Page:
What’s the Future of New Orleans Jazz Fest?

by Harrison Chastang on May 5, 2009

NEW ORLEANS — It’s 2:00 AM on Frenchman Street in New Orleans on the last night of Jazzfest; the clubs are packed, but the real action is on the street. The Krewe of Whitehead has two trucks cooking serious “Creole Cajun Cuisine” while on the corner of Royal and Frenchman a 10 member brass band of young African American men are jamming, while up the street a multi-ethnic brass band combines traditional New Orleans sounds with samba and reggae beats.

There are hundrrds of people in the street and on the sidewalk with every kind of drink imaginable from beer to hurricanes, a wicked red rum drink invented on New Orleans. Every so often a New Orleans police car rolls through the crowds but keeps on going. On another corner, a woman is tossing a flaming baton into the air.

This is the scene on Frenchman Street after most fairs and festivals in New Orleans. New Orleans people call Frenchman Street the grown ups version of the infamous Bourbon Street about six blocks away. The clubs on Frenchman features much of the same music played in the Bourbon Street clubs, but without the violence associated with Bourbon Street.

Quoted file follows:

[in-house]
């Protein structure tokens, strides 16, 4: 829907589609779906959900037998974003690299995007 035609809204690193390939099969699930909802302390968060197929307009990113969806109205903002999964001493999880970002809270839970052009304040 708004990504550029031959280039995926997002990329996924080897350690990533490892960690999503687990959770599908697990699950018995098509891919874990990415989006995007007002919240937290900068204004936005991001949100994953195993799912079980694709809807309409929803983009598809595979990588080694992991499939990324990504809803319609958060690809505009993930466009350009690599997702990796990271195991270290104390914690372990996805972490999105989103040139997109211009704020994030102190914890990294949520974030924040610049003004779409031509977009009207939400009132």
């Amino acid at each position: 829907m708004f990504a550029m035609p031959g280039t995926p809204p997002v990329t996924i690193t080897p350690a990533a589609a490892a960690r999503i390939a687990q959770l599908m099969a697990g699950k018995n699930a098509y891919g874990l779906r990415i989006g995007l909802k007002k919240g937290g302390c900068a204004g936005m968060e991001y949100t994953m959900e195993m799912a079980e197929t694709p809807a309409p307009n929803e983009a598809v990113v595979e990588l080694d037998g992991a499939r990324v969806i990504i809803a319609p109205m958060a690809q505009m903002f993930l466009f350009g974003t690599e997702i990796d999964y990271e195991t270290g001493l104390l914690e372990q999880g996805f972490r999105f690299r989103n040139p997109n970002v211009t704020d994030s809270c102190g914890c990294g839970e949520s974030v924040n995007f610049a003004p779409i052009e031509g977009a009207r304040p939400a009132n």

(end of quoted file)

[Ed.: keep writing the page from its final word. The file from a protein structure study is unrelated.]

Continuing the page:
New Orleans is one of the only cities in America where the entertainment community has equal footing with influencial homeowners, landlords and political contributors who in San Francisco and most other cities persuade boards and commissions to sharply limit or to outright ban the evening and latenight entertainment found on Frenchman Street.

Before Hurricane Katrina, anyone who moved to a place near Bourbon or Frenchman knew the area was major entertainment zone and realized that complaining would be futile. Many of the people who lived in or around Bourbon or Frenchman worked in the hotel or entertainment industries. Since Katrina, fewer entertainters and front line hotel workers can afford to live near Frenchmen or Bourbon streets. In their place are young professionals who either have to be at the office early, or young children whose sleep is distribed.

Longtime French Quarter residents say the newcomers have gained influence at City Hall and asked New Orleans officials to limit the Frenchmam Street party scene. Club owners contend that tourism is the number one industry in New Orleans and that limiting the Frenchman party scene and could cost jobs and million in tax revenue; and could even discourage visitors from coming to New Orleans.

Several Frenchman Street residents from San Francisco say they’re concerned that Frenchman Street could lose it’s music clubs much in the same way many of San Francisco’s South of Market 11th street music clubs disappeared after numerous noise and traffic complaints.

It’s nearly 2:00 AM, the brass bands are gone but the clubs are still packed and there are just as many people out on the street. Will folks who visit Frenchman Street next year come back to a scene similar to this year’s late night fun or a Frenchman Street more like a late night in San Francisco.

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